“The Passage” takes a look at the fall of civilization after scientists and the military are unable to contain test subjects who have been infected with a highly contagious virus from a species of bat in South America.
The intent was to develop an immunity-boosting drug. Instead a vampire-like creature was unleashed.
I say vampire-like because in “The Passage” there are blood-sucking monsters lurking in the dark, but author Justin Cronin didn’t write this book with Dracula, Interview with a Vampire, or certainly Twilight in mind.
This is much more gruesome and real.
What initially caught my eye was Cronin graduated from the University of Iowa Writers’ Workshop – my old school, and home to the premier writing program in America.
Then I started reading the plot line, and was intrigued by how diligently Cronin dissuaded interviewers from characterizing this as a vampire book.
Clearly similarities exist between vampires and these creatures known as “virals,” but they are more a hybrid, a combination of the fury found in werewolves; the detached sickness seen in zombies; and the unquenchable thirst for blood exhibited by vampires.
The story begins in 2014, when scientists travel to South America to locate a species of bat they suspect possesses a virus that will boost human immune systems. The U.S. military funded the project and sent along soldiers for protection, but the bats attack in waves after being discovered, overwhelming the military.
Most on the expedition die from a form of hemorrhagic fever, but two survive, and are brought back to a top-secret lab where the U.S. government begins experiments under the name of “Project Noah,” in an effort to refine the virus.
At first homeless people are used as test subjects but they are so crippled mentally that they are not a reliable source, so the next step is selecting 12 death row inmates, men who are going to be killed anyway, who have no family or attachments left alive.
Cronin goes into some detail about these men, and the strange task two FBI agents share of having to recruit the various prisoners necessary to sign off on becoming test subjects. The trail of each man is slowly erased from existence, until they are all declared dead and brought back to the secure lab in the mountains of Colorado.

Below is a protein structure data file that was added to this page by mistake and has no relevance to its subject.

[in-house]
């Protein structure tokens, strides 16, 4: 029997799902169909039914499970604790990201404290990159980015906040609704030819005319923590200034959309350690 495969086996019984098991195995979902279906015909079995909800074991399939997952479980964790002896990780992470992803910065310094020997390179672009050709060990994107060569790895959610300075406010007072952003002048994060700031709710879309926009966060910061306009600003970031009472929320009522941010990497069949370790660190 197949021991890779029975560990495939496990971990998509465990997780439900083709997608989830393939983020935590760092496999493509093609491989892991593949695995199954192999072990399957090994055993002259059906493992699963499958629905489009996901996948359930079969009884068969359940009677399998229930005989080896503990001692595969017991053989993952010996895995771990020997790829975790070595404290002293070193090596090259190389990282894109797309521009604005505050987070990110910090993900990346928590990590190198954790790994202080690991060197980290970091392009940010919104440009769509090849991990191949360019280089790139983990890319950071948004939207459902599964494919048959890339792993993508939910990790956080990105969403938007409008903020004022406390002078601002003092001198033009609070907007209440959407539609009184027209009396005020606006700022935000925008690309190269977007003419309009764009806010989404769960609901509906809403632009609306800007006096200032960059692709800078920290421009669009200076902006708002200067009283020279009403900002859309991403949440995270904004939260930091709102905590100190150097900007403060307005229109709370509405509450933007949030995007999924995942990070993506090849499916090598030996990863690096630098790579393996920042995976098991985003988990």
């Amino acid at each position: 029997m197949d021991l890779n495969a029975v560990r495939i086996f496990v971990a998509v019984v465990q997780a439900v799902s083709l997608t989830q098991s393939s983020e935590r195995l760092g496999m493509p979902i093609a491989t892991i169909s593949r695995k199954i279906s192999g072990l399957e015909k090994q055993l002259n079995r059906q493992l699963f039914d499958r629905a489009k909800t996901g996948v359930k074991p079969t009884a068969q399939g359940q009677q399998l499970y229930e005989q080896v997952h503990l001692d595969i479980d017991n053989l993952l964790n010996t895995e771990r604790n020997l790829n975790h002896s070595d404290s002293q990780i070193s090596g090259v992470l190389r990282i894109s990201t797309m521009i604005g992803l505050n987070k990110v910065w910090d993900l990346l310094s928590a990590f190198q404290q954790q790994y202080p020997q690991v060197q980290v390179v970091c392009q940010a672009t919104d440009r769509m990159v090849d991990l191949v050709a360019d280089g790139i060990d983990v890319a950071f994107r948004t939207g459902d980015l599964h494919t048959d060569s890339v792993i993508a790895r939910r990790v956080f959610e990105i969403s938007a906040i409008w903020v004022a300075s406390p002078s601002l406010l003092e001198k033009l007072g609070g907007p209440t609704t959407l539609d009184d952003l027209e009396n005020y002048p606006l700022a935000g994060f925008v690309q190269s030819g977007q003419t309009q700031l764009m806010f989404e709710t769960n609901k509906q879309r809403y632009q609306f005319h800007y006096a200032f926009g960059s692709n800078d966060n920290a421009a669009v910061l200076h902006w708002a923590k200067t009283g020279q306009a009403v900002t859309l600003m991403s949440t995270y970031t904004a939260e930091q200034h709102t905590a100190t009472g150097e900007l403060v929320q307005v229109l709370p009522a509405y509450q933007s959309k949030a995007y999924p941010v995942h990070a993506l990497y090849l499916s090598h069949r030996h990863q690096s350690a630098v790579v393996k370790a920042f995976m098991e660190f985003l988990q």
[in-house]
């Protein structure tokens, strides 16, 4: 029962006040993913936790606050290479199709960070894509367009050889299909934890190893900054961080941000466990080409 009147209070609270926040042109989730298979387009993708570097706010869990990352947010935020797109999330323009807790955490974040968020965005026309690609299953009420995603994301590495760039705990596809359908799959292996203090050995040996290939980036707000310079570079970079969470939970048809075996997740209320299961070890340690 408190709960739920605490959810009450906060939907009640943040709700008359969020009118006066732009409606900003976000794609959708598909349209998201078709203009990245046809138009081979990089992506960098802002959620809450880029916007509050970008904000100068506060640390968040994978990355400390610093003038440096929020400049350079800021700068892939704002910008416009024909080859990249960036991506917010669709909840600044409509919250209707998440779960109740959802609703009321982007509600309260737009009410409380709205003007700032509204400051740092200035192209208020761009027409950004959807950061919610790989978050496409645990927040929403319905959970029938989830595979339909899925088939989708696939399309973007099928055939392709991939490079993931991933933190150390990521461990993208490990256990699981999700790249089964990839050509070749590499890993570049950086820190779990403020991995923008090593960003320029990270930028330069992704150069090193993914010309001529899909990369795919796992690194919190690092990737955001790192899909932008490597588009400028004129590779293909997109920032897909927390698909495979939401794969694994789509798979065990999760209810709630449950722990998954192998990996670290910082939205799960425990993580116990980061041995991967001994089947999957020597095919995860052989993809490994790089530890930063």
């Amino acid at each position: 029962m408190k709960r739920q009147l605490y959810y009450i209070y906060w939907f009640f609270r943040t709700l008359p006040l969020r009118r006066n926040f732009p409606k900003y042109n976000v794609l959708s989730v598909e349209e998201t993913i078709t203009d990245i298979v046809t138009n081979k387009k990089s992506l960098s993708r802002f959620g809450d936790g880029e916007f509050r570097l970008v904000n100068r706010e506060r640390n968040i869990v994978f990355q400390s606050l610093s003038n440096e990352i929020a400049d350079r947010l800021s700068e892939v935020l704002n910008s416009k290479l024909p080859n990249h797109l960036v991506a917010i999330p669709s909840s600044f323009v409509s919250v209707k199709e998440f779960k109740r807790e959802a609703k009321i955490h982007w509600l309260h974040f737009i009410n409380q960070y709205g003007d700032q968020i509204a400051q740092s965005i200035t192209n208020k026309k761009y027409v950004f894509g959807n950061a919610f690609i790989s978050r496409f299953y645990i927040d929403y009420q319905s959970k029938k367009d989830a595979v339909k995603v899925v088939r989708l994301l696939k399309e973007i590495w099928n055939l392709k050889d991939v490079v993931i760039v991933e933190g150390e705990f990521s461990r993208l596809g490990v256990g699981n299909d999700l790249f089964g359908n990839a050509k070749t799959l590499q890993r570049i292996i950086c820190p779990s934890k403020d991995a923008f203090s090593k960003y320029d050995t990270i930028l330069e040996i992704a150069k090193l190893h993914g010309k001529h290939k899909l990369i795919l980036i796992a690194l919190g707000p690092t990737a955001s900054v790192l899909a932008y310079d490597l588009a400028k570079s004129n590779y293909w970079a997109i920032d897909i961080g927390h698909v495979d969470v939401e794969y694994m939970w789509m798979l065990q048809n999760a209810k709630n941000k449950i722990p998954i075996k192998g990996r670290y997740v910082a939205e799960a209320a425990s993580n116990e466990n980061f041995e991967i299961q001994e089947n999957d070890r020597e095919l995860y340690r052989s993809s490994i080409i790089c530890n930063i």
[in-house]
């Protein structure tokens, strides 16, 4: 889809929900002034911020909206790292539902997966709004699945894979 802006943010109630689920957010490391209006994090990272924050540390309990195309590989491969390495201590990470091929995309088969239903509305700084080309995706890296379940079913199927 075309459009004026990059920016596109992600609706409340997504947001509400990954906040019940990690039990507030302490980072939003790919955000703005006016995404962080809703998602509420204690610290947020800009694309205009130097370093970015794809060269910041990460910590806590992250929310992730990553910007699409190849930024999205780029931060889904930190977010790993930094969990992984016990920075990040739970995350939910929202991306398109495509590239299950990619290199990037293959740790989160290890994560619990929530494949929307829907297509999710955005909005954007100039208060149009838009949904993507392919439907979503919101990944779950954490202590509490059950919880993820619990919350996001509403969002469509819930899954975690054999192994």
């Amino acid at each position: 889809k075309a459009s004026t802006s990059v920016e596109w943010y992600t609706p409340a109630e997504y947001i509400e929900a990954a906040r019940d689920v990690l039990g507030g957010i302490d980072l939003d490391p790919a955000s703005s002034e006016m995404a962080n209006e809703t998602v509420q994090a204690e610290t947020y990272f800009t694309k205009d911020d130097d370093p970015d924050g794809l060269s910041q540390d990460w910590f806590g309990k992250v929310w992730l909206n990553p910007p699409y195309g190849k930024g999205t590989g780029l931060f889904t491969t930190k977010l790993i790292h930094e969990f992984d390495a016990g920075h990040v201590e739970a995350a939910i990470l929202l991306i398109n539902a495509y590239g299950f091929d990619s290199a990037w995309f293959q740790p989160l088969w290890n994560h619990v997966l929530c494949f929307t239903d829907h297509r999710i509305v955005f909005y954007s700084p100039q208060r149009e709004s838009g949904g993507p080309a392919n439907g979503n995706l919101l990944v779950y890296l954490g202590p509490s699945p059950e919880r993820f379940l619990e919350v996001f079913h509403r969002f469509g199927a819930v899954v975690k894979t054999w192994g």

Each prisoner is infected and turns into one of these fearsome creatures, with fangs and claws, like a coiled muscle waiting to pounce. They hunch in the shadows waiting…
Interestingly, a silence crept over the camp where Project Noah was located. Gone was the gallows humor, joking and boasting most soldiers used as a coping mechanism to offset the stress in such a tense environment.
The virals possess an ability to infect peoples’ minds with their thoughts, and being these were all death row inmates, their thoughts are not particularly pleasant. Sleep becomes difficult for the soldiers and doctors as the virals poison their dreams, pushing the fatigue factor, and making it easier for the virals to gain control of their minds.
In the meantime the decision is made to try the synthesized virus on a young person. We follow the path of a six-year old girl, Amy Bellafonte (The Girl from Nowhere), who is left at a convent by her struggling mother.
Amy is exposed to a refined version of the serum that was administered to the 12 original inmates, and remains human but picks up an ability to hear and speak with the virals through telepathy.